It's always a good day when you find someone else thinking like you. More so when that person is a distinguished columnist and wordsmith.
Yesterday was such a day. In the Wall Street Journal Peggy Noonan was pondering a question that has preoccupied me. What did Prozac contribute to the crash? Did Wall Street financiers lose all perspective because their chemically altered emotions were obscuring their view of reality. Link here.
For my own views, see here and here.
Peggy Noonan articulates the issue clearly: "We look for reasons for the crash, and there are many, but I wonder if Xanax, Zoloft, and Klonopin, when taken by investment bankers, lessened what might have been normal, prudent anxiety, or helped confuse prudent anxiety with free-floating fear. Maybe Wall Street was high as a kite and didn't notice."
No one likes to talk about it, but is it possible that people were so mellowed out that they did not see the danger lurking ahead? Or, if they did see the danger, were they so lulled into complacency that they did not see the need to take immediate action?
Our therapy culture seems to be telling us that we should be happy and stress-free all the time. It rarely tells us to learn how to read our emotions in order to get in touch with reality. It's mantra is to get in touch with our feelings.
Emotions can open a window on reality. But when your emotions are biochemically altered or psychotherapeutically manipulated they become numbed to the cues reality is giving. If Xanax is reducing your anxiety, it might also be reducing your ability to see danger and to react accordingly.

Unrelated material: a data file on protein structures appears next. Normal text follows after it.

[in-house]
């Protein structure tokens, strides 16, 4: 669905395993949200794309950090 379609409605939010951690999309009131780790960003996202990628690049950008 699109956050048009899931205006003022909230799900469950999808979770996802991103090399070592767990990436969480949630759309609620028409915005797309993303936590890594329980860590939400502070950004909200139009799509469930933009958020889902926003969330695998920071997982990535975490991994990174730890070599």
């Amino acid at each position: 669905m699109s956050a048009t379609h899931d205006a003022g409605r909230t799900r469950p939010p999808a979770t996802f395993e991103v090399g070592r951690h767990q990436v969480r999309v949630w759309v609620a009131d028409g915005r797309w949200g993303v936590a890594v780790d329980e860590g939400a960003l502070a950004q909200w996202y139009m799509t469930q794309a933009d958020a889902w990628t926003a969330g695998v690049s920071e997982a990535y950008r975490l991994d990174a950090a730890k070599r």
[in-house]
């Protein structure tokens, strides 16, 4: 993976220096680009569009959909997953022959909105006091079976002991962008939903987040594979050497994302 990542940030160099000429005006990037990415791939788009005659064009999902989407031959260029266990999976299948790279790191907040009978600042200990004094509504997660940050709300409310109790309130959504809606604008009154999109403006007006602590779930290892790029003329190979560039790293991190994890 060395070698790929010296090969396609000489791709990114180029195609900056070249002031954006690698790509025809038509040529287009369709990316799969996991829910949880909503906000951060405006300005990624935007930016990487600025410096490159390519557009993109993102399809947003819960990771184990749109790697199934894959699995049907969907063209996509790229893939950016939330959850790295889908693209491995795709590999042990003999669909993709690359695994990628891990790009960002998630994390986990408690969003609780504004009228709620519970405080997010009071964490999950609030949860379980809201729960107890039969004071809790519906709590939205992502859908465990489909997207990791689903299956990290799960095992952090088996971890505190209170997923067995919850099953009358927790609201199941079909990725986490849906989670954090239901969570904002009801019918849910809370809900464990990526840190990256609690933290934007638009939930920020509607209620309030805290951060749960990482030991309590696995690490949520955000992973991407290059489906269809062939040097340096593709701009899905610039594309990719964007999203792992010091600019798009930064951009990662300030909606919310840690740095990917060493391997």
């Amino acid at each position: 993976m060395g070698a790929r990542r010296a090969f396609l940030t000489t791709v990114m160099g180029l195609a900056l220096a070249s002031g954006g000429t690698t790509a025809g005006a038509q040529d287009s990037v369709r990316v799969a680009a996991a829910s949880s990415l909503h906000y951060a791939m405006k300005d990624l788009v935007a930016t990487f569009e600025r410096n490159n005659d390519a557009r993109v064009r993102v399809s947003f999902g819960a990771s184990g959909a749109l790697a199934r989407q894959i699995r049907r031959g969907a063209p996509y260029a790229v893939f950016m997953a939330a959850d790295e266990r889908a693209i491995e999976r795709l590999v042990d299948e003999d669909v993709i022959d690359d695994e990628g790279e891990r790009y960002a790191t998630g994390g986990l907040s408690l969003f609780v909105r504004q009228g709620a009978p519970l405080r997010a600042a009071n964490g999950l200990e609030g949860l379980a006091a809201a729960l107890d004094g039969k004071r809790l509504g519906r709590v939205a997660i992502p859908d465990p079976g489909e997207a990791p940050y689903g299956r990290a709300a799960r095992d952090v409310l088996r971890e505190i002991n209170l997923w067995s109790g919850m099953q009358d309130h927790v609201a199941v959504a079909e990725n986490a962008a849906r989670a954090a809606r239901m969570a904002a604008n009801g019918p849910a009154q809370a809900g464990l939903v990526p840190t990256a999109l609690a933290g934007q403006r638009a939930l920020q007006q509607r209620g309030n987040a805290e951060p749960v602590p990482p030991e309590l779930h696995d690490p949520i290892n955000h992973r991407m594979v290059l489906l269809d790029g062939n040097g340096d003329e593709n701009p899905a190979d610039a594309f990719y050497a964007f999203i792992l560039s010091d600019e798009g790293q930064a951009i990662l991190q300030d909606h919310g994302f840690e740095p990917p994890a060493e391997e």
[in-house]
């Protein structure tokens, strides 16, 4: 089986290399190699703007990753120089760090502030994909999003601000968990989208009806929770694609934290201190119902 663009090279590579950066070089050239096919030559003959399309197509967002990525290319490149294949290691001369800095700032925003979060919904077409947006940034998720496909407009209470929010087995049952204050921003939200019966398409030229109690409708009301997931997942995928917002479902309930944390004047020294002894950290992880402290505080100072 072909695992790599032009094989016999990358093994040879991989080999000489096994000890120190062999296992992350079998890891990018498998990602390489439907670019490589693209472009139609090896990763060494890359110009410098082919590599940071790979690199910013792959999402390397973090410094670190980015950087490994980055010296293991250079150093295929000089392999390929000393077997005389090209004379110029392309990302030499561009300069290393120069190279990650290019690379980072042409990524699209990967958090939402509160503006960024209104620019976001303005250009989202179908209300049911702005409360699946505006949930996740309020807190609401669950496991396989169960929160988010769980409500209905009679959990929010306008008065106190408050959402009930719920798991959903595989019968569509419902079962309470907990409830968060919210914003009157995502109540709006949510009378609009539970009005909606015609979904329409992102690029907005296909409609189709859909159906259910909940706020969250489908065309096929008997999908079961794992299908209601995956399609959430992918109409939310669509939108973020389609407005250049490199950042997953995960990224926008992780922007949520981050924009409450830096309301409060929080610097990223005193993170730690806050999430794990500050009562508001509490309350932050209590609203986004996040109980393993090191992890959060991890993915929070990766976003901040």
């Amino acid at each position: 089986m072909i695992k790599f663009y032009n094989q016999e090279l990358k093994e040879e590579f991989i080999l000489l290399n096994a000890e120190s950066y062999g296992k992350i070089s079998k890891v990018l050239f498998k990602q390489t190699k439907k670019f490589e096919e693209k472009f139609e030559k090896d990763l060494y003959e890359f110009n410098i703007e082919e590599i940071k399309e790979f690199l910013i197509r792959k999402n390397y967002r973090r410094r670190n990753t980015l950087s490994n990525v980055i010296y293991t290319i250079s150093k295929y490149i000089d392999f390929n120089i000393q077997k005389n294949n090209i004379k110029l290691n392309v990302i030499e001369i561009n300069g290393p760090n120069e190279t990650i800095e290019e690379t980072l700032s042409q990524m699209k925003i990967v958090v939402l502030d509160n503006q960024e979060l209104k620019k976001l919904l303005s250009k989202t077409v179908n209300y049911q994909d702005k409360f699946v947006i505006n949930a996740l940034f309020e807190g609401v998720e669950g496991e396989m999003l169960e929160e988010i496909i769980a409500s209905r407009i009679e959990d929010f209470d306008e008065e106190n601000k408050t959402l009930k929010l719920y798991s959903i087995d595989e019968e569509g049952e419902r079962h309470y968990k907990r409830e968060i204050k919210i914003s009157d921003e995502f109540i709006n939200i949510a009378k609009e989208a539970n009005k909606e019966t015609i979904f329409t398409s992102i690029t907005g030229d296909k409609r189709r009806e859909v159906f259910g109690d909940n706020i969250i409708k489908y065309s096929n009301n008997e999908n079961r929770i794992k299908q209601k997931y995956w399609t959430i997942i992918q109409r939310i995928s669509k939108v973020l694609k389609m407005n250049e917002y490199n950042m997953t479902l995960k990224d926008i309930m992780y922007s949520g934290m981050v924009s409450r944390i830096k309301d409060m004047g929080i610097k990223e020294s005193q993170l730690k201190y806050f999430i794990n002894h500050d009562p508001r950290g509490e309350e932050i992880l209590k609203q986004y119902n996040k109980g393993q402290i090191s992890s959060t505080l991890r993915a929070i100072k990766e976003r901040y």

It is not just pharmacology that is at fault here. Many therapists want their patients to connect present emotions to past emotions, to past events, and to unresolved issues.
The way to know whether therapy or coaching is helping you is to judge whether it sees emotion as a means to the end of exploring the past or whether it takes emotion as an indicator of an unacknowledged crisis or threat.
To those who say that an emotion refers to something in the past when there is nothing in the present that could have provoked it, I would say... look harder, question more closely, and ask yourself whether you yourself are sufficiently sensitive to reality.
If a therapist or coach wants to help you discover what it is in the real world that has provoked your emotional response, and then wants to help you to resolve it, then you are moving in the right direction.
If your therapist or coach wants you to stay within the narrow confines of your mind, he or she is misleading you by fostering the illusion that you can still be happy no matter how bad things are and no matter how little effort you make to deal with them.
Noonan devotes most of her article, however, to describing the new reality. It would not make very much sense to say that people cannot see the real world without attempting to remove their blinders.
She describes the new reality with her characteristic elegance: "People sense something slipping away, a world receding, not only an economic one but a world of old structures, old ways, and assumptions. People don't talk about this much because it's too big."
And she concludes: "The moment we are living now is a strange one, a disquieting one, a time that seems full of endings.
"Too bad there's no pill for that."